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Wednesday, June 8, 2016

MENTA WITH RECIPE FOR JEWISH CHICKEN

peppermint
Photo from: Mushy

Estr presta, L. mentha, Ar. dhamarān, na’na, Fr. menthe, MEng myntes, Eng. mint; menta (L. Mentha piperita), Eng peppermint; hierbabuena, OCast yerva buena (L. mentha sativa), Eng spearmint; mentastro (L. Mentha rotundifolia), Eng. apple mint. The former three are the most likely unidentified species referred to in medieval cuisine.

While ancient Greek cooks added peppermint to wines and sauces and mint crowns were worn at feasts. Although Cato the Elder (234BC-149BC), Pliny the Elder (23AD-79 AD) and Martial (40AD-102AD) write about mint none of Apicius’ recipes call for it.

Spearmint
Photo from: Jeff King
Several species of mint like pennyroyal (Sp. poleo) are native to England. The Romans took stronger species like spearmint there. In Andalusian cuisine between the 11-13th C. mint was used to form part of an optical illusion and to enhance flavor. 

Spaniards added mint to sauces, eggs, eggplant and other vegetable dishes, seafood, poultry and meat. It has been added to jelly and brine for pickling. The English do not seem to call for mint as much only using it in salads and sauces, see lechazo

applemint
Photo from; squirrelbasket
It is said that Greeks used mints in different perfumes for each part of the body and applied it to the under arms.
Mints were used like toothpaste to whiten teeth and eaten to correct bad breath. Apple mint is particularly recommended to relieve wasp and beestings. Further, mints were used to relieved sore gums. Children’s heads were washed with it to prevent sores. Mint was thought to relieve nausea, vomiting, colic and hiccoughs and to stop lust and bleeding. It is an antispasmodic. Traditionally it was a strewing herb for its fame in keeping pests away. Seasick travelers wore wreaths of it to relieve dizziness. Since ancient times, women consumed mint to end pregnancy. Recently it has been discovered that mint contains pulegone, a substance which does that.

Pennyroyal
Photo from: Lotus Johnson
The Anon Al-Andalus prescribes a mint syrup to liberate the body of phlegm, phlegmatic urine, to fortify the liver and stomach and to create a happy state of mind. A recipe for a mint electuary is provided to stop vomiting, reduce the phlegm and to improve the appetite, to warm the stomach and if taken prior to eating, it acts as an astringent. A mint paste recipe is recommended to release heaviness of the mind and body, water retention in the ear and it dissolves the phlegm in the other parts of the body. It induces urination and stops vomiting.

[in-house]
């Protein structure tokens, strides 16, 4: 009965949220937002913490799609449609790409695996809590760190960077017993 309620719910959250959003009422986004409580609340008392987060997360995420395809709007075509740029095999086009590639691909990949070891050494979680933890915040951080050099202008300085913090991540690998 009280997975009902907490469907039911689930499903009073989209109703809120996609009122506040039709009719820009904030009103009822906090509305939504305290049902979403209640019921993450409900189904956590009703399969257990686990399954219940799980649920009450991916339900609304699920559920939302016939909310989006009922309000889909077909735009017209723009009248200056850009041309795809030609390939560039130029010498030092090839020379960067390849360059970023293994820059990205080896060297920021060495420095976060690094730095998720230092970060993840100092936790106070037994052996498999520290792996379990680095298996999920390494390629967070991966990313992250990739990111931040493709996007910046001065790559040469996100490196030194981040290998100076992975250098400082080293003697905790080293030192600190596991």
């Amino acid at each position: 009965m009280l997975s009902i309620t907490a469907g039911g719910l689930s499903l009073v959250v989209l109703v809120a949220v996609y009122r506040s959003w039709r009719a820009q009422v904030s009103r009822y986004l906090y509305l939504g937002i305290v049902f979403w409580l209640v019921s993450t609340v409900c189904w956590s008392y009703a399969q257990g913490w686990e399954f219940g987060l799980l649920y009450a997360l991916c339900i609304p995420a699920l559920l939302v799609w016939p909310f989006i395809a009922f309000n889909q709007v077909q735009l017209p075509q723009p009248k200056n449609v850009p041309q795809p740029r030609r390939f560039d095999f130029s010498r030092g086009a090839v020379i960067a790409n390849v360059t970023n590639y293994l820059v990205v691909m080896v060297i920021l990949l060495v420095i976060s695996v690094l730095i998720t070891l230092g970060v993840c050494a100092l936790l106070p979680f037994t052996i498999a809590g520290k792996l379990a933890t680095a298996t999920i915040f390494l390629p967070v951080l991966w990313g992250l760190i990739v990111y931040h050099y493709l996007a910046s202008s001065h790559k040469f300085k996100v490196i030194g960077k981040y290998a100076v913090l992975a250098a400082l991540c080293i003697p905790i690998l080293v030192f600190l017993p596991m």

See blogs titled: beber, published February 2, 2012, and irake, published October 6, 2014, for mint syrup recipes; electuario, published May 2, 2014, for mint paste; and confitura, published January 7, 2013, for a mint electuary. Also see gallo cresta, hisopo, poleo, sándalo maqasiri, teuerio amarillo.

[Anón/Grewe. 1982:CXXXVIIII:159:CXXXVIII:166:CLXVI:179 etc; Anón/Huici. 1966: 499:273:525:285:531:287 etc.; Austin. 1964:110; Castro. Alimentación. 1996:295: Curye. 1985:78:115:107:122:109:122 etc; ES: “Apple mint.” Mar 2, 02; ES: Gavalas. Sep 23, 02; ES: Decker. “Mint.” Jun 3, 07; ES: Grieve. “Horsemint.” May 17, 2004; ES: Decker. “Mint.” Jun 3, 07; ES: Hepper. Aug 14, 02; ES: Holloway. Jun 4, 07; ES: Katzer. “Peppermint.” May 17, 04; ES: Hepper. Aug 14, 02; ES: Katzer. “Peppermint.” May 17, 04; ES: Spearmint. May 17, 04; Font. Plantas. 1979: 498:703-706:499:706-707: 500:707-708; Hieatt. Pleyn.1976:44:51; Ibn Zuhr/García Sánchez. 1992:92; Ibn Razīn/Granja. 1960:310:28-29: Nola. 1989:xiiii-5:xviii-4:xxvii-4 etc; and Sass. 1975:21:75:80]

A JEWISH DISH OF CHICKEN ADAPTED FROM HUICI’S TRANSLATION OF ANÓN, AL-ANDALUS #110 PLATO DE POLLO JUDÍO, pp 75-76.

A little buddy begging for mint!
Photo by: Lord-Williams
1 chicken
entrails from 1 chcken
½ c almonds
½ c breadcrumbs
½ c flour
salt to taste

fennel, a few stalks[1]
a few sprigs of cilantro
6 eggs
2 qts water[2]
5 tbsp oil

Garnish:
chopped rue
chopped fennel

buds of mint
chopped almonds

Chicken covered with almond sauce
and garnished with mint
Photo by: Lord-Williams
Preparation

Remove any remaining feathers and wash chicken. Set aside.

Put the remaining ingredients, except the oil, in a food processor. Grind until all throughly mixed.

Singe chicken. Put it in a pot with oil. Turn constantly until lightly browned. Then cover with contents of the food processor.  Leave pot uncovered. Cook until the egg mixture curdles and sets[3].

Place chicken on a serving platter and surround it with the egg mixture. 

Garnish with ingredients indicated above. If God so wills, present it.


[1] As it was out of season when making the recipe, 2 tsp fennel seeds were added instead of stalks.
[2] 1 ½ qts were added as the pot was not big enough for  two qts.
[3] or cook in a double boiler to avoid curdling; either way is equally delicious.


HUICI’S TRANSLATION OF ANÓN, AL-ANDALUS #110



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